The person who isn’t brilliant at school but learns how to work diligently and creatively – that’s the person who will go on to be an inspiring speaker, teacher  or writer.

Disappointment in life is like the grain of sand in the oyster. Of course not every grain of sand becomes the seed of a pearl; most sand is just sand, and will always be sand. And most disappointment is just disappointment, a sad turning out of events that leads on to more sadness.

But some disappointment is transformed by the person to whom it happens into something that could never have otherwise occurred.

True education, I believe, is not the education that enables us to excel when life is going well, but to cope brilliantly when life goes badly.

True education is not learning how to pass rather predictable though admittedly and sometimes cruelly difficult exams, but to come up with unpredictable, unexpected but perhaps rather simple situations to apparently impossible problems in life.

It’s easy to drive a car along a motorway. Life gets difficult when you get to a junction when the road ahead is blocked and you have to decide on a new route, or maybe a new destination. But that’s also the moment of possibility, the moment of potential brilliance, the moment at which, if we are not only educated but wise and spiritual, we will open ourselves up the guiding grace of God and make a decision not to do something dull and self-interested but exciting, creative and for the benefit of others.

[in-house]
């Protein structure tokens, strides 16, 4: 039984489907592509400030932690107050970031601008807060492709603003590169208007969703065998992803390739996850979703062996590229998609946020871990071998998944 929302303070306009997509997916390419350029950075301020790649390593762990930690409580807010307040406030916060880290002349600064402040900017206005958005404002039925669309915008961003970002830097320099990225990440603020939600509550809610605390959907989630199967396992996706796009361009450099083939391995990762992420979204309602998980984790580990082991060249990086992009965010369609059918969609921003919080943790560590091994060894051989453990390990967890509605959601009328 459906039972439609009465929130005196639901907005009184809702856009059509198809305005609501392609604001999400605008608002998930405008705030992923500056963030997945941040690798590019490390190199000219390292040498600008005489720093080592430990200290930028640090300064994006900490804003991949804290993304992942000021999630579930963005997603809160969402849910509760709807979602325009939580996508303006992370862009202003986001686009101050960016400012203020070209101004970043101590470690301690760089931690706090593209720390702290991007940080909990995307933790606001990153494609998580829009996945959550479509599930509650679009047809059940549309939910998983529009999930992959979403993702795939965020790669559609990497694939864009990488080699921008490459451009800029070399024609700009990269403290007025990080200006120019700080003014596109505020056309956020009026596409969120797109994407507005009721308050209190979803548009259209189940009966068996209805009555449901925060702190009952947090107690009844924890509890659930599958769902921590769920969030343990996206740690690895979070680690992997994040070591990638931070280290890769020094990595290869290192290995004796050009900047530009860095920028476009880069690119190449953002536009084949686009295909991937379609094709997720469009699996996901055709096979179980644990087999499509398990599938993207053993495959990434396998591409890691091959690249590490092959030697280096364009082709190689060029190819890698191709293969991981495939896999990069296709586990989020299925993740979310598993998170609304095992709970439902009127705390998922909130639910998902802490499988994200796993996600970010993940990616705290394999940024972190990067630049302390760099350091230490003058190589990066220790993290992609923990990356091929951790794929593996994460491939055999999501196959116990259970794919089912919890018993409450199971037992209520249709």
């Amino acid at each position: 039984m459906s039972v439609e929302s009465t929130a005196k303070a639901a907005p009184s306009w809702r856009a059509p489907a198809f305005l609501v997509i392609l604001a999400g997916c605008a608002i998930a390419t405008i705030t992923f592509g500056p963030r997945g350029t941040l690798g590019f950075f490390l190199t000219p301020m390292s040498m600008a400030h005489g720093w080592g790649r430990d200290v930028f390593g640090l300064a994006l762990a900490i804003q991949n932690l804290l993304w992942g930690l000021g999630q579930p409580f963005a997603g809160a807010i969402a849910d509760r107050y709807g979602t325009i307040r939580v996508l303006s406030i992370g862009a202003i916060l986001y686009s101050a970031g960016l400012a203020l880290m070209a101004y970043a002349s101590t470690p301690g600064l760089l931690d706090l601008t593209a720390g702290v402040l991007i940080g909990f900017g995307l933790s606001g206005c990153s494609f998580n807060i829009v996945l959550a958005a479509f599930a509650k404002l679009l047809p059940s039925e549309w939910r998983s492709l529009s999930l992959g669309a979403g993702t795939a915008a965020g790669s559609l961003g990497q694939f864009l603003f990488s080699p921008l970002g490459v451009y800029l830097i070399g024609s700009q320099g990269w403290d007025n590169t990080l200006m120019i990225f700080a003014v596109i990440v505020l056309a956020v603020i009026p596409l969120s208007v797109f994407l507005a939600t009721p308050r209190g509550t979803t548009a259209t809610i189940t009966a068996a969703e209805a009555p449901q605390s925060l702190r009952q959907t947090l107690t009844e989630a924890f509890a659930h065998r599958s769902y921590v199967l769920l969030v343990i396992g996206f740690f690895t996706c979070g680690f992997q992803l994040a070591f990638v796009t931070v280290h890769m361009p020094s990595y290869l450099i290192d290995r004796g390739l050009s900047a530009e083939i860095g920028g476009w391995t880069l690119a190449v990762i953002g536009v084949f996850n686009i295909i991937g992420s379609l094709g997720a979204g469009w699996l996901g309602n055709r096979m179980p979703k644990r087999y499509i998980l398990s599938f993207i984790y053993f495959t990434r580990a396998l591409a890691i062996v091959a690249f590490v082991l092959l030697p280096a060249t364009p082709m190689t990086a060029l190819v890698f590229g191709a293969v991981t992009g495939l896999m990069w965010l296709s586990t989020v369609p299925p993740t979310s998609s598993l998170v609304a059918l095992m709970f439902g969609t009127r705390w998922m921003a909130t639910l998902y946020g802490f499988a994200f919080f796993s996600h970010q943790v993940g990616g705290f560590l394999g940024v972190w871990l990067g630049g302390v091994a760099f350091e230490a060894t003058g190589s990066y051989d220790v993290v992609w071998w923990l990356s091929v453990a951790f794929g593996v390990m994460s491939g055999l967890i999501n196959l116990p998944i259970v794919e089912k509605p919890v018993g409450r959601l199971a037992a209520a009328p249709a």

Great things can happen when our plans are thwarted. That’s never pleasant or pleasing, but I believe it’s the way God very often works. And I pray that when disappointment comes in your life you will respond not by being cross with reality, but dig deep to discover the vision and determination to see what better future might unfold from the wreckage of your former dreams.

Doing well is great. Dealing well with disappointment, however, is the way to true and memorable greatness.

It is too early to say how we will do this now, but our unwanted challenge now really is to make Britain Great again.


I spent much of yesterday at a school in the London borough of Lambeth.  There, like in Cambridge where I live, the view was so resolutely ‘remain’ that the only remarks I heard were speculating about the extent of the Remain majority.  I liked hearing that.  Talk of Brexit was making me increasingly worried.

On the train I read the Financial Times.  There were articles about Brexit paranoia and the mental health issues being connected with the uncertainty that the referendum had precipitated.  But the general argument of the paper, expressed, in article after article was the argument for stability, for continuity, for connection – for Remain.

I had nagging doubts, of course. When significant people left the Brexit camp because of the misleading nature of its claims, I was aware that these were individuals moving, they didn’t seem to take people with them.  I noticed the way the Brexit leaders were able, far more than, the Remain campaigners, to strike the populist note, to raise what seemed like a positive cheer out of dire negativity.  Their product – uncertainty, instability and change should have been the most difficult sell, yet they managed to package and wrap it up to make it look like what people wanted – reassurance, nostalgia and calm.